Louis Vuitton tax | Inquirer Business
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Louis Vuitton tax

/ 02:01 AM January 24, 2023

Albay Rep. Joey Salceda has filed a bill in Congress that aims to impose a tax on certain luxury items that some ultra rich Filipinos often indulge in.

Dubbed the “Louis Vuitton tax” (a pun on the internationally known French luxury fashion house that sells highly priced products), the proposed tax would apply to, among others, wristwatches, bags and other leather goods that cost more than P50,000; luxury cars worth over P5 million; and beverages priced at least P20,000 per bottle.

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According to Salceda, the tax shall be in addition to the excise tax, value-added tax (VAT) and other taxes usually levied on those items. It would enable the government to collect at least P12.4 billion in additional revenues.

At present, a 20-percent tax is imposed on the wholesale price of jewelry (whether real or imitation), precious stones, perfumes and toilet waters.

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He said the higher tax take may enable the government to lower the VAT presently imposed on other products.

In a manner of speaking, it’s a Robin Hood-like concept of stealing from the rich to give to the poor.

In a TV interview, an official of the National Economic and Development Authority had said that tax was easier to implement because the subjects of the tax were visible and that, unlike a “wealth tax,” would not require the amendment of other revenue laws which could be difficult.

As presently drafted, the bill meets what are generally considered as the elements of an effective tax law, namely: first, it is progressive because it is direct in character, i.e., outrightly imposed on the taxpayer or cannot be shifted to any other party; second, equitable as it is based on the taxpayer’s ability to pay; and third, capable of effective administration because the items are visually verifiable and, most importantly, have paper trails.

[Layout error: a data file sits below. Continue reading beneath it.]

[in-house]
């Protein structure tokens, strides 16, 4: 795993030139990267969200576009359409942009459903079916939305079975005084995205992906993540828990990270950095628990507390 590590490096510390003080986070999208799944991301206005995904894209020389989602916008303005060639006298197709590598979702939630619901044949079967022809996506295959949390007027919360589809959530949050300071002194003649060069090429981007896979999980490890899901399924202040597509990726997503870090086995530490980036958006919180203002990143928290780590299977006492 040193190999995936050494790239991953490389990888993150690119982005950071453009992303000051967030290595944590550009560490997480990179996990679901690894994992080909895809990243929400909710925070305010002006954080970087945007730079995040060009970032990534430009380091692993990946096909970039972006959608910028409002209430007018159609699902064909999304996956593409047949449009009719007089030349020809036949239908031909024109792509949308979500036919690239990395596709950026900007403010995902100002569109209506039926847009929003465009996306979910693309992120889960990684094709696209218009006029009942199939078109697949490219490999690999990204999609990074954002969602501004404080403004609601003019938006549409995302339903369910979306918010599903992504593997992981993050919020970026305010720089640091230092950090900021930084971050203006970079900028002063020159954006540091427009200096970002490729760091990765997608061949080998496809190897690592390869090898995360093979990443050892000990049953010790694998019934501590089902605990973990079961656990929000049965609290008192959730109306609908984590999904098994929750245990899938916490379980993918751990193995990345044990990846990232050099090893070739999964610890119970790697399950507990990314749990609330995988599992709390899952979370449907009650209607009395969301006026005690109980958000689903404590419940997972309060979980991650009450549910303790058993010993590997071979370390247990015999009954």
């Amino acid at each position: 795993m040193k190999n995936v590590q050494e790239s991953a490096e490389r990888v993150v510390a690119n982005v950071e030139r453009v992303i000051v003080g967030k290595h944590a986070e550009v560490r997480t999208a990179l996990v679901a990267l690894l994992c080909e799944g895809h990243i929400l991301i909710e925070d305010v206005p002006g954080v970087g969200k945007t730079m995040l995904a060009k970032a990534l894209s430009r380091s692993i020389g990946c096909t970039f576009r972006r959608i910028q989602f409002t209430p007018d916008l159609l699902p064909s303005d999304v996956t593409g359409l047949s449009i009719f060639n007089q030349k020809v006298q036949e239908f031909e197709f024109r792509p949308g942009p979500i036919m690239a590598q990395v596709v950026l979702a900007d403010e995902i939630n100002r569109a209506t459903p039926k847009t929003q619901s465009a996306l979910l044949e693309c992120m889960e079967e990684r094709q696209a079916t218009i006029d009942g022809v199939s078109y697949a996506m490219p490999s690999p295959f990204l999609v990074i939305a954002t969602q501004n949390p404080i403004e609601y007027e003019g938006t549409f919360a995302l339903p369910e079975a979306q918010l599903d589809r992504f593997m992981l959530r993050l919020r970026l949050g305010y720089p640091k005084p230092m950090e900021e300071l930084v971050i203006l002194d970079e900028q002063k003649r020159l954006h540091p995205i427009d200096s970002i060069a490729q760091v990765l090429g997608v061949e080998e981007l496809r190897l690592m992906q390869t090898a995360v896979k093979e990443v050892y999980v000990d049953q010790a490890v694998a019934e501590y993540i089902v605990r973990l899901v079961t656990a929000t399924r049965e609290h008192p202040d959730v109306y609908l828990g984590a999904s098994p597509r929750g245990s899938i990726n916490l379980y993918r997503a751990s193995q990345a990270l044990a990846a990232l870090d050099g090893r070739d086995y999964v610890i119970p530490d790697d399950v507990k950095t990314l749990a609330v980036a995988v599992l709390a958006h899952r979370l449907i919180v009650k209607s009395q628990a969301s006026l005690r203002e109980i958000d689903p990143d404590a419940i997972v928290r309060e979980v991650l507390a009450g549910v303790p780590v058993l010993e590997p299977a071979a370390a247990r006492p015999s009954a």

From a rational perspective, there should be no reason for Filipinos whose net worth or disposable income has nine or more zeros to complain about the extra tax load because they can afford it.

An additional, say, 25- or 30-percent tax on their high-value sources of ego trip or social gratification should not cause them sleepless nights or otherwise force them to make adjustments in their lifestyle.

That amount would just be a drop in their financial bucket or, to use a Filipino saying, “patuka sa manok” (chicken feed).

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Besides, paying that tax would give them the opportunity to enjoy some degree of “psychic happiness” with the thought that their profligate spending habit in these times of economic hardship would be an opportunity to contribute to the national coffers that the government can use for public purposes.

It’s like a vice being transformed to a virtue.

What’s more, the bragging rights over that benevolent act could make them the darlings of the rarefied world of the country’s social or economic elite.

But making that Louis Vuitton tax a reality is not going to be a walk in the park. It faces enormous social and political challenges.

While the bill may be able to breeze through the House of Representatives’ ways and means committee which Salceda heads, there is no assurance it would have easy sailing in plenary or even get to that stage.

The uber rich Filipinos who stand to be adversely affected by that tax may not like the idea of their conspicuous spending habits being unduly burdened or the breadth of their spending spree reduced.

They may not stand still and let Salceda’s brainchild reach fruition if they can help it.

Historically, any legislative proposal that tends, directly or indirectly, to disturb the status quo in the proverbial 1 percent of Philippine society always meets stiff opposition from that sector.

For one, this was proven in the failure of the past Duterte administration to have the scope and coverage of the bank secrecy and antimoney laundering laws amended despite it having the majority in the two chambers of Congress and the international watchdog on financial frauds strongly lobbying for the amendments.

It bears watching whether that political clout would be wielded in the deliberations on the proposed Louis Vuitton tax. INQ

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